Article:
in ,

Imran’s Allegations of Foreign Conspiracy Are Dismissed by the Supreme Court

Supreme Court dismisses petition seeking a probe of cipher at center of Imran’s accusations of foreign conspiracy

The Supreme Court of Pakistan has rejected all three petitions requesting an investigation into a cipher presented by Pakistan Tehreek-e-Insaf (PTI) Chairman Imran Khan in March 2022, claiming it was evidence of a “foreign conspiracy” to overthrow his government.

After an in-chamber hearing on petitions submitted by three attorneys asking for the creation of a “high-powered commission” to look into the alleged foreign conspiracy, Justice Qazi Faez Isa handed down the decision. The petitions listed the Prime Minister, the Cabinet Secretary, and the Federation of Pakistan as respondents.

The Registrar’s Office, who had voiced concerns about the direct approach to the high court without exhausting other forums, had previously rejected the applications. The petitioners then submitted new arguments in opposition to the objections.

Justice Isa questioned whether the court should be involved in foreign affairs during the hearing and whether Imran Khan, as Prime Minister, had decided to look into the situation. He continued by saying that the Prime Minister was in charge of all authorities and that Imran Khan had full authority to order an investigation.

Justice Isa also questioned whether the world’s cyphers should be sent to the Supreme Court rather than the Foreign Ministry and inquired as to what effect the cypher had on fundamental rights. He added that there is a remedy if someone is not even qualified to serve as prime minister and that the judiciary cannot meddle in the affairs of the executive.

Imran Khan revealed a letter at a rally on March 27 and claimed it contained proof of a foreign conspiracy to overthrow his government, which caused the controversy surrounding the no-confidence motion against him to take an unexpected turn.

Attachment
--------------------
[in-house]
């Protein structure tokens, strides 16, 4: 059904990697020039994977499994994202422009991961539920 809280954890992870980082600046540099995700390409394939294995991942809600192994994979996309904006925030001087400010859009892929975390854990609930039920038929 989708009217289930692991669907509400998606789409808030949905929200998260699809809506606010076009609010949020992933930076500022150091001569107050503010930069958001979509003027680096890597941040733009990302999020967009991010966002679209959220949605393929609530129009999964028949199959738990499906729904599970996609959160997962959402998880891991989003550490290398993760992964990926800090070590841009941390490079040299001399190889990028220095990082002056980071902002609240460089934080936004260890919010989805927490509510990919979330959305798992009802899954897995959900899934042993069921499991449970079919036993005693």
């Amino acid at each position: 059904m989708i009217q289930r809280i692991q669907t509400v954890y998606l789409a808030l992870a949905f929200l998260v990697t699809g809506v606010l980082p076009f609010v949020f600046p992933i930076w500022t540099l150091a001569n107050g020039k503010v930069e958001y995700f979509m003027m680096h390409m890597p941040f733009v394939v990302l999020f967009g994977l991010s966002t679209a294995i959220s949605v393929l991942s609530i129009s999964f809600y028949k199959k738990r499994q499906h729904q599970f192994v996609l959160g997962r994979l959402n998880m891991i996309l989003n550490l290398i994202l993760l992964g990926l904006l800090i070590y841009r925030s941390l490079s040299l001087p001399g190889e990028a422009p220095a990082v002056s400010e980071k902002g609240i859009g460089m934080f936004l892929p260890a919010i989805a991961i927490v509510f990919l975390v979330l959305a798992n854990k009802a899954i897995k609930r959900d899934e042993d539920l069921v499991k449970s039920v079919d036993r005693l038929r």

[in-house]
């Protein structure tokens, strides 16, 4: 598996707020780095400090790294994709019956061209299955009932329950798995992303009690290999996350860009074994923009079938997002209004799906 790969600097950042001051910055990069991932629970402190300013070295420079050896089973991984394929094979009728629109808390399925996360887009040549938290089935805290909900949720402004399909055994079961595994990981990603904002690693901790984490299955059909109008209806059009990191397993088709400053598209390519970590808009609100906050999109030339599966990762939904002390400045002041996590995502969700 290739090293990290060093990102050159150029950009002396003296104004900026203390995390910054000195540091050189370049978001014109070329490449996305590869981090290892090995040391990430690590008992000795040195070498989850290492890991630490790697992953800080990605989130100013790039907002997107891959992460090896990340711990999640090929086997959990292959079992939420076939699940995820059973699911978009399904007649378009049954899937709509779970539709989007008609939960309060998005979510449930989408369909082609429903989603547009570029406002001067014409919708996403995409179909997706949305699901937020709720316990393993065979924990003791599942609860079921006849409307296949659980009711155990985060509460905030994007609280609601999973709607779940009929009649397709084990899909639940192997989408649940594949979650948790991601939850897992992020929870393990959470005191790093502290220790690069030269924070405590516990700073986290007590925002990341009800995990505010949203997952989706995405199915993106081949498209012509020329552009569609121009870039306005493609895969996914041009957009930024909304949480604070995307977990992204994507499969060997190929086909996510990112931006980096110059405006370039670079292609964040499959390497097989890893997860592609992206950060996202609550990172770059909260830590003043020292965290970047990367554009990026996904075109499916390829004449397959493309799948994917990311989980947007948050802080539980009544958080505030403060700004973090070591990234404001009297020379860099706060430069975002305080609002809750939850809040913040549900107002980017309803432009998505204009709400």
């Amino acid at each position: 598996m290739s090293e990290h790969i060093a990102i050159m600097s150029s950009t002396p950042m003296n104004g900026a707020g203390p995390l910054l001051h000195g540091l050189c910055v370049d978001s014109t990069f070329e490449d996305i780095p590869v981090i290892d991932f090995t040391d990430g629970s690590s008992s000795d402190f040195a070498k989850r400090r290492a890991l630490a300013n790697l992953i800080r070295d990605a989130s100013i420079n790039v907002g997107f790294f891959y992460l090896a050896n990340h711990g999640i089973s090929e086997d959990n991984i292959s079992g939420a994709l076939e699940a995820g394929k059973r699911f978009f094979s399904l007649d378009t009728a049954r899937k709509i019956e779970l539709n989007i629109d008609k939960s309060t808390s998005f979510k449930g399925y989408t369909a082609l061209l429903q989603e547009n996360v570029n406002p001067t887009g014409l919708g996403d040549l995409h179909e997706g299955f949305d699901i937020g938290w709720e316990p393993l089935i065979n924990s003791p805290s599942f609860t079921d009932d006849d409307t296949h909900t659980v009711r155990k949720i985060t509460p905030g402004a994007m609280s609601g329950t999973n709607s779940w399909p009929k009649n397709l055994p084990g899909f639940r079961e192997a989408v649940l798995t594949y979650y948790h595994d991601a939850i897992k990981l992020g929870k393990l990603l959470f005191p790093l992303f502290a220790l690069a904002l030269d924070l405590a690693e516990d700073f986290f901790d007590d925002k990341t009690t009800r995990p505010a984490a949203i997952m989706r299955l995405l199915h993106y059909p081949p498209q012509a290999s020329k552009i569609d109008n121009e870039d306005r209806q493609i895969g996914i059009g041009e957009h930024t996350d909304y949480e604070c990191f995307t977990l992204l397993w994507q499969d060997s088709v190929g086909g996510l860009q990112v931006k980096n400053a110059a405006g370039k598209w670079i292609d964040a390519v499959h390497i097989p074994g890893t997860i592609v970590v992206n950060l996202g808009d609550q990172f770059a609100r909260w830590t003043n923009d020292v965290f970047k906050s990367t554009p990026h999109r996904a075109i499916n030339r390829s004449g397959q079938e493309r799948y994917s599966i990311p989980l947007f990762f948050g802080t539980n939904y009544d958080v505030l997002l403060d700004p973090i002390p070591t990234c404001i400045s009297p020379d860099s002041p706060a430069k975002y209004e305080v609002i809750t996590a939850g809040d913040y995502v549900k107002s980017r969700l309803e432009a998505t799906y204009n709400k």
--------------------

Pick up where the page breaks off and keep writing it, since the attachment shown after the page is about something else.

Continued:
Imran Khan claimed that the US was responsible for orchestrating his overthrow. This claim was supported by a cypher that the US received from Pakistan’s ambassador to the country, Asad Majeed, who had reported on a meeting with Assistant Secretary of State for South and Central Asia Affairs Donald Lu.

Majeed had reportedly stated that Donald Lu warned that Imran Khan’s continued office, who was facing a vote of no confidence, would negatively impact bilateral relations. However, the Pentagon and the State Department repeatedly rejected the accusations, stating that there was no veracity to them.

The National Security Committee took up the issue and sent a “strong demarche” over what it referred to as “blatant interference in the internal affairs of Pakistan” to a nation that it did not name. During a meeting on April 22, the NSC did not discover any proof of a foreign conspiracy.

Written by Aly Bukshi

The editorial staff at IPIN is a team of news publishing experts led by Aly Bakshi. We publish interesting and informative news/articles all over the world. Our aim is to provide readers with the latest and most up-to-date information possible.